The Architecture Principles for the U.S. Government defines what is important to the administration, said Karen Evans, OMB’s administrator for e-government and information technology.
“These principles balance department and agency mandates on the one hand and governmentwide interests on the other,” wrote Evans, also the council’s director, and Dave Wennergren, Defense Department deputy chief information officer and vice chairman of the council, in an e-mail message to CIOs. “Clear, well-understood and sanctioned principles, combined with an executive commitment to enforce them, help drive change across disparate departments and programs, and also within agencies.”
Richard Burk, OMB’s chief architect, who helped develop these principles during the past year, said that although the values may seem simplistic on the surface, the implications are deeper.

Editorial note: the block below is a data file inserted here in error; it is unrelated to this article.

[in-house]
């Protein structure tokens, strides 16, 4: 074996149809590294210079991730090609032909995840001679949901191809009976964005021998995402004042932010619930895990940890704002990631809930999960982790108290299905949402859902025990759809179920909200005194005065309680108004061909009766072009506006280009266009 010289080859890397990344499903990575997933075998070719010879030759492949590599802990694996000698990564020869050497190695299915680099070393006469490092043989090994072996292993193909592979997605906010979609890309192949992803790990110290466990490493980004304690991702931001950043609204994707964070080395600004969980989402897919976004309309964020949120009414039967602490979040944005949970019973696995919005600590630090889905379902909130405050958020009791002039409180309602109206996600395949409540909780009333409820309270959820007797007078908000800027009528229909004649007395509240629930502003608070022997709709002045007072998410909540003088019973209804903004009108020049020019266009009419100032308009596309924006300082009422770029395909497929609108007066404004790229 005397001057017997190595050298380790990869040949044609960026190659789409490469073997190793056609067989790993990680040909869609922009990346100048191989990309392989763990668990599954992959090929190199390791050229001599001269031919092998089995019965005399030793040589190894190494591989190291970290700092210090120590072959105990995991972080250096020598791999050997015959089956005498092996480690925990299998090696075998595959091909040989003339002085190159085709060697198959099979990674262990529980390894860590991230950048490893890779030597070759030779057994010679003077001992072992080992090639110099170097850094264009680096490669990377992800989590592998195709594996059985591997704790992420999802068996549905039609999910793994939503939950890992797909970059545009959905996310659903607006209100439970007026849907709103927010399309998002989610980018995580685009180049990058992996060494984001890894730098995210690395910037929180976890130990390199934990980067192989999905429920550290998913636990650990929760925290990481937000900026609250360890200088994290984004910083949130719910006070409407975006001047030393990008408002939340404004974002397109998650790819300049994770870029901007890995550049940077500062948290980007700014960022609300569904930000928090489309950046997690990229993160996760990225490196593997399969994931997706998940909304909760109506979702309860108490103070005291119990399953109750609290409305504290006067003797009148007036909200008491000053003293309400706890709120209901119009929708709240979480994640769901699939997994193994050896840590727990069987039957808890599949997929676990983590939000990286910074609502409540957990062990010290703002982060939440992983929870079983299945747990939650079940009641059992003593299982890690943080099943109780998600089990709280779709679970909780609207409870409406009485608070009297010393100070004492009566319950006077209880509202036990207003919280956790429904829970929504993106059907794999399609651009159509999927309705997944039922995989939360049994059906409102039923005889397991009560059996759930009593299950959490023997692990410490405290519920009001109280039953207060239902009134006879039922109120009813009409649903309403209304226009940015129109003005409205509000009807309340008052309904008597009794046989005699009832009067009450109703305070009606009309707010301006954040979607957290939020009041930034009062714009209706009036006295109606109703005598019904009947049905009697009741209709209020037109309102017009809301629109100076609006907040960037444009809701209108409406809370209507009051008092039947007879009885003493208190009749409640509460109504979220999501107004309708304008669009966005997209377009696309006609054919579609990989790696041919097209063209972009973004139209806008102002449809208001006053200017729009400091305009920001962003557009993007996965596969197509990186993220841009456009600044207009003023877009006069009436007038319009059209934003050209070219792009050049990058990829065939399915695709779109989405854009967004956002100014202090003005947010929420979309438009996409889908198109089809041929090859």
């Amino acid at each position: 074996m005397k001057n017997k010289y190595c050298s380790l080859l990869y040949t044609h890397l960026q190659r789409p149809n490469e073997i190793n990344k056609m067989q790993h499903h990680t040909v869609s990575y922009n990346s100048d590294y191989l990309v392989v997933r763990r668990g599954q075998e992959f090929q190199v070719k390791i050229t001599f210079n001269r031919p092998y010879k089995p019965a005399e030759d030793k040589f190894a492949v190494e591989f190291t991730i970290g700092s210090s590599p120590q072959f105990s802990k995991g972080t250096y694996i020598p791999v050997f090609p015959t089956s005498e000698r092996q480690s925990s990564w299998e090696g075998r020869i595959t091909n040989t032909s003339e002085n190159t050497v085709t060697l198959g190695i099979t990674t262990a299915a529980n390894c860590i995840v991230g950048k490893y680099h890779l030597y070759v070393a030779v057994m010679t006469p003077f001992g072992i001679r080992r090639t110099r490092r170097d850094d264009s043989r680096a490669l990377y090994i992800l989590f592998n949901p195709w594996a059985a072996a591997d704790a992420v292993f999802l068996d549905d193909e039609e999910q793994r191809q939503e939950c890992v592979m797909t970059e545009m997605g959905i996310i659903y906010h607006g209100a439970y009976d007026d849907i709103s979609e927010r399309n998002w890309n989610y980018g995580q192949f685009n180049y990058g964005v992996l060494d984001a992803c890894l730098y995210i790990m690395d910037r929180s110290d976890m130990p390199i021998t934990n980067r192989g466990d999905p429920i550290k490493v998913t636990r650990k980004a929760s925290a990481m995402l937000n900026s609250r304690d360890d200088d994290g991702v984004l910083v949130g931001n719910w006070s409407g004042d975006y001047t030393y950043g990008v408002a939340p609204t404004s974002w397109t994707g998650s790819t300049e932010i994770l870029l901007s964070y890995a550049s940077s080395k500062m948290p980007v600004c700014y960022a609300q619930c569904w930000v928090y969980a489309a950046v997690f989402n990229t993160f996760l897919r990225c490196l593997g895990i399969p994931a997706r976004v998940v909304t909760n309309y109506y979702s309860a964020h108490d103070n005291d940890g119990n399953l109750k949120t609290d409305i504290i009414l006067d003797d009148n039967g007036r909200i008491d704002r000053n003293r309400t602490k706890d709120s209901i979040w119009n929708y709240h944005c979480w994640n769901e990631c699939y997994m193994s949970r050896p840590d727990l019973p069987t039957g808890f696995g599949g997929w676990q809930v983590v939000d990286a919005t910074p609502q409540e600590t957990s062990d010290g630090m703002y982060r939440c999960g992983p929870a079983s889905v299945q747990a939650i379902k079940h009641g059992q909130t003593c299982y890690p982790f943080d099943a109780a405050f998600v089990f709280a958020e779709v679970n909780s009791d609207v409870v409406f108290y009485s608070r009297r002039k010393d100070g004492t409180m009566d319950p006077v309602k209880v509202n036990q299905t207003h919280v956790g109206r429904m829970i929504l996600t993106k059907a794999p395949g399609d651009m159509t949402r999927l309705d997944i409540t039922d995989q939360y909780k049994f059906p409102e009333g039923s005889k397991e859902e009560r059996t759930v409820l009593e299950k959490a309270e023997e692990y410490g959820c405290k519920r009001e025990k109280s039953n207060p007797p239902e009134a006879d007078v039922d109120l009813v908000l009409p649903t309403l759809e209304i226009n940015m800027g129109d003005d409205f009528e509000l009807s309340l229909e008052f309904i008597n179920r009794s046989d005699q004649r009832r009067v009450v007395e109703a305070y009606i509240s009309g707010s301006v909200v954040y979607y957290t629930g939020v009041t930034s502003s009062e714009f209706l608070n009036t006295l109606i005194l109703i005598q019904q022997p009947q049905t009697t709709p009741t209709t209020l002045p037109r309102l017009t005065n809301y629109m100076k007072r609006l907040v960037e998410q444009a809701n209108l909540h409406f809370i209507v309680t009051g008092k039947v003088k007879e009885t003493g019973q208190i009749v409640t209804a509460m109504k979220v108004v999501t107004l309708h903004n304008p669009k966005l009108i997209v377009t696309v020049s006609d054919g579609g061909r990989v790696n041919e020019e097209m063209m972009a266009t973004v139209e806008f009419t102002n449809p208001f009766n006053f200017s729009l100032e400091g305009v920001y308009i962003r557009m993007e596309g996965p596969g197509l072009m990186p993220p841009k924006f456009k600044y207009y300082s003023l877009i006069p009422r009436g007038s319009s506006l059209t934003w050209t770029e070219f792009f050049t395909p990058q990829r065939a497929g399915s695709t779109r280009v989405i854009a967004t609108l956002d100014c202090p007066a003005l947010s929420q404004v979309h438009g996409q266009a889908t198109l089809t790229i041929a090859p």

The principles include:
- The federal government focuses on people
- The federal government is a single unified enterprise
- Federal agencies collaborate with other governments and people
- The federal architecture is mission-driven
- Security, privacy and protecting information are core government needs
- Information is a national asset
- The federal architecture simplifies government operations
Burk added that the principles show they are about not only technology but also how agencies deliver services to people.
-Jason Miller, FCW.com